Can you clarify the following terms for me?

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Can you clarify the following terms for me?What are the differences between
them in implementation method?
1. Imaging file
2. ISO file,
3. Imaging website,

Re: Can you clarify the following terms for me?
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\/\/\/\/\ Chris Hills  Staffs  England    /\/\/\/\/\
/\/\/ \/\/

Re: Can you clarify the following terms for me?
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If you will promise never to top-post again I will take pity on
you.  Your answer belongs after (or intermixed with) the material
to which you are replying, after snipping out anything that is not
germane to your reply.  That way the results can be read and make
sense.  Especially in the comp.* hierarchy, top-posting is
considered rude and boorish.

Take the 'imaging website' first.  You are probably thinking of a
mirror.  That is a site that maintains the same content as another
site, usually to distribute the load on the original site.  They
usually have software that periodically contacts the primary site
and downloads anything that is new or changed.

For the others, consider what a disk (or partition) actually
contains.  This is some sort of space, usually divided into
logical sectors containing 512 bytes each and each identified by a
sector number, from 1 to something.  It is a blank slate.

A file system imposes some sort of rules on the use of those
sectors.  Something in there identifies which sectors are used,
which free, which belong to which files, what those files are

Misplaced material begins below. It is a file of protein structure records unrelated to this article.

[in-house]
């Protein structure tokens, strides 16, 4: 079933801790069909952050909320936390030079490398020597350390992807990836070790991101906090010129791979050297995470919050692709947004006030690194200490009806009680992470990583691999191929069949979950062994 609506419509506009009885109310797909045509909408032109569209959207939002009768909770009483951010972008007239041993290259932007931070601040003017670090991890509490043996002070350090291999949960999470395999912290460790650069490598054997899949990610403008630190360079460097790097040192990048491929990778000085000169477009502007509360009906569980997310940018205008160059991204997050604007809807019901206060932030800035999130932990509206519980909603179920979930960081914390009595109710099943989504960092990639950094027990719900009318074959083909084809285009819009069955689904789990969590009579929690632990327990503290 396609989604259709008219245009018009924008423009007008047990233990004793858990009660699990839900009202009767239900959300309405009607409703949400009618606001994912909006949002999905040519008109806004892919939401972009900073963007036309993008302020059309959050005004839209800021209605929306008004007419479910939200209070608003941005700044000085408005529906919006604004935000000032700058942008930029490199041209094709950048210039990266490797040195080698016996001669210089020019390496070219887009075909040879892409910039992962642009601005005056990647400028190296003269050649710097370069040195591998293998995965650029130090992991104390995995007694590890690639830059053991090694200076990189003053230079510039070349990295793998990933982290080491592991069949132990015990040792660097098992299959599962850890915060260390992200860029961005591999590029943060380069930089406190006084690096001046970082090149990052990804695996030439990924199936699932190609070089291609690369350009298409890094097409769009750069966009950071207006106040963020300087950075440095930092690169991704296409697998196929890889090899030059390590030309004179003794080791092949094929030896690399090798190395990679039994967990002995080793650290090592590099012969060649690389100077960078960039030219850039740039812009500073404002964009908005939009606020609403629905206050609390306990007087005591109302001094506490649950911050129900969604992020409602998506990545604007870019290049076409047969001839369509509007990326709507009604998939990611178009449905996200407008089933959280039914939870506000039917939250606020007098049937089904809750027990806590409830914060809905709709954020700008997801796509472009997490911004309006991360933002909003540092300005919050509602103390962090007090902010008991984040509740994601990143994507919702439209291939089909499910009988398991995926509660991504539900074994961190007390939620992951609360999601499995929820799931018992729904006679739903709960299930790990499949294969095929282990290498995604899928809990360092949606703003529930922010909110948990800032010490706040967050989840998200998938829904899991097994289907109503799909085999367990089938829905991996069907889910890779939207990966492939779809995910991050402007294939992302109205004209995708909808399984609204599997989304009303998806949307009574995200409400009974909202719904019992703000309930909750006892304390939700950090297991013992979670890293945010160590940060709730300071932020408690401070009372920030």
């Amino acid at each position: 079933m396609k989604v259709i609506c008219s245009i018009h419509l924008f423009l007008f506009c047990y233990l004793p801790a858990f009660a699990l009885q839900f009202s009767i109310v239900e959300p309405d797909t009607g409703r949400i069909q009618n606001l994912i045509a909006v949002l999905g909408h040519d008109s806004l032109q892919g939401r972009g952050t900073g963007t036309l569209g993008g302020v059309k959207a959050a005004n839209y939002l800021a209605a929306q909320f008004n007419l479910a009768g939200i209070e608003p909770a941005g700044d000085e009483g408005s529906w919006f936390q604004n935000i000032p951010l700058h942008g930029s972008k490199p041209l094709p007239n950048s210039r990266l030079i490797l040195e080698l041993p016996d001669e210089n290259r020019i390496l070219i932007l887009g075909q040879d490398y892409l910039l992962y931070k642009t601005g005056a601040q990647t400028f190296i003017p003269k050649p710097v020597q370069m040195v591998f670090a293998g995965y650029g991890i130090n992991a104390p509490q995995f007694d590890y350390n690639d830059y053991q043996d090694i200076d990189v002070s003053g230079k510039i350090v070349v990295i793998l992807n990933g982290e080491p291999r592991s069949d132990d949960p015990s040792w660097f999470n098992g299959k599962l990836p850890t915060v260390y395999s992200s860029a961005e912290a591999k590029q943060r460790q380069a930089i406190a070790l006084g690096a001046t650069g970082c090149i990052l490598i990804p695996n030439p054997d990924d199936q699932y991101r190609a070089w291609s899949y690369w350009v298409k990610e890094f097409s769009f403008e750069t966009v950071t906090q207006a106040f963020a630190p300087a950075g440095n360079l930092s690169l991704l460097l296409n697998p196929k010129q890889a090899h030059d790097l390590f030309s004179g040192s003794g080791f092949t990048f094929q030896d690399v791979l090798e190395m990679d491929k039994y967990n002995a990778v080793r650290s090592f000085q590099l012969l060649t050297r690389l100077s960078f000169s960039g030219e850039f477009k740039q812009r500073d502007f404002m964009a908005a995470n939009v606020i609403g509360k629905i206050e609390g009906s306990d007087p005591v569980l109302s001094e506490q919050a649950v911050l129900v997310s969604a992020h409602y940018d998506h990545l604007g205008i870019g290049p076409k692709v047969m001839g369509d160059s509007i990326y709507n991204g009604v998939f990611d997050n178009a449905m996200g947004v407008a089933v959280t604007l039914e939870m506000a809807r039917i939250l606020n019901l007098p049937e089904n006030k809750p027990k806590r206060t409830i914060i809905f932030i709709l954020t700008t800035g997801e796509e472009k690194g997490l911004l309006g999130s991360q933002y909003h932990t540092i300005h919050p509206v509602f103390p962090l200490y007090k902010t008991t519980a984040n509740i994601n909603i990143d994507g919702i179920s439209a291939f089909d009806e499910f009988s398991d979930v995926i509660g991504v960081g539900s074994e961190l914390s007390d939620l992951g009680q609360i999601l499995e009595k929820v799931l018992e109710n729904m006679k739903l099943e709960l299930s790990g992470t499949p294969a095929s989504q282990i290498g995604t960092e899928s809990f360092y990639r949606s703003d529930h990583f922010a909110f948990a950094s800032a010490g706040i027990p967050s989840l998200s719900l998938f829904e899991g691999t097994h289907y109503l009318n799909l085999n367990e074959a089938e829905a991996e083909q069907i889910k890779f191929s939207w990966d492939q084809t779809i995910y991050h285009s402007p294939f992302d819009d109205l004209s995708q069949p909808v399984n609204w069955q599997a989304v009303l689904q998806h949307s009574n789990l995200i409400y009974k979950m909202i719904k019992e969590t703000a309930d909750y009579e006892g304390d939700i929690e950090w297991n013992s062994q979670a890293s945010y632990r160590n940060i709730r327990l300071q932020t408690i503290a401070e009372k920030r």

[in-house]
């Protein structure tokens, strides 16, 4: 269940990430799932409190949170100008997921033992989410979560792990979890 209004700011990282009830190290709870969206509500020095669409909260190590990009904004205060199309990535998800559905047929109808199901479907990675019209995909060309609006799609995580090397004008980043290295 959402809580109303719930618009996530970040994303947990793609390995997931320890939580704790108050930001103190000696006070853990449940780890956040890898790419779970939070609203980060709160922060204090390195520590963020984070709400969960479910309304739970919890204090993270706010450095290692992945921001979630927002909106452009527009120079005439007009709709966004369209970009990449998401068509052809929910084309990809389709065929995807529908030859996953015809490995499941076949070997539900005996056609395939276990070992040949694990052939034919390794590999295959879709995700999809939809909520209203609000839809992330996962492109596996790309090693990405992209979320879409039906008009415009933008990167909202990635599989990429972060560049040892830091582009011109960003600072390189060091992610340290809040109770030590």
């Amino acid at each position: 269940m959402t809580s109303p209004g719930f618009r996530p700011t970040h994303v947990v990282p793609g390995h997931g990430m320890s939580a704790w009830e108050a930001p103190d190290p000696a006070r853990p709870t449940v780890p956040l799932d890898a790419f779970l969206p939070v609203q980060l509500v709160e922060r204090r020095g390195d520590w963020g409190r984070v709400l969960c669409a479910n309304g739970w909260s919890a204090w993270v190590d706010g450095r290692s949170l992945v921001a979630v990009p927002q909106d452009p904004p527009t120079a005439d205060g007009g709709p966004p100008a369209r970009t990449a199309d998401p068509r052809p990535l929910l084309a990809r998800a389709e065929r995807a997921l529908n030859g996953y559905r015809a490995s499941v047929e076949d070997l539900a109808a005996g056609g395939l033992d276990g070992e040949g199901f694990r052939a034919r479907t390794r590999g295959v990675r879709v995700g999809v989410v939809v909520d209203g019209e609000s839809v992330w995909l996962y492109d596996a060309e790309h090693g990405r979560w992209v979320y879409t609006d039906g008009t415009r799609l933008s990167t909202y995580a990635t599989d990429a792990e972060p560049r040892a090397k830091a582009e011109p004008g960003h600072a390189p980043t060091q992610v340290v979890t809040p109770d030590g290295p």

named, etc.

An image of that disk is simply a file that contains the whole
contents of the disk/partition, without interpretation.  That will
include useless data that happened to be in unused sections of the
disk.  That image can be placed on another disk/partition of the
same size and sector numbering convention, and thus recreate the
original disk/partition if handled by software (file managers etc)
that follow the same rules as did the original file control

An ISO file is simply something that follows a particular set of
rules devised for making a file system on a CDROM.  Bear in mind
that a CDROM is normally a read/only medium.  The term could be
used differently, but I think this is what you are talking about.
The file can be kept as a file on a normal hard drive, and used to
recreate the original CD via CD writers.  This also avoids the
relatively long delays of reading another CD in order to write the
new one, when such delays can prevent the write being successful.
(HDs are much faster than CDs).  The ISO file is a particular kind
of disk image.

Chuck F ( (
   Available for consulting/temporary embedded and systems.
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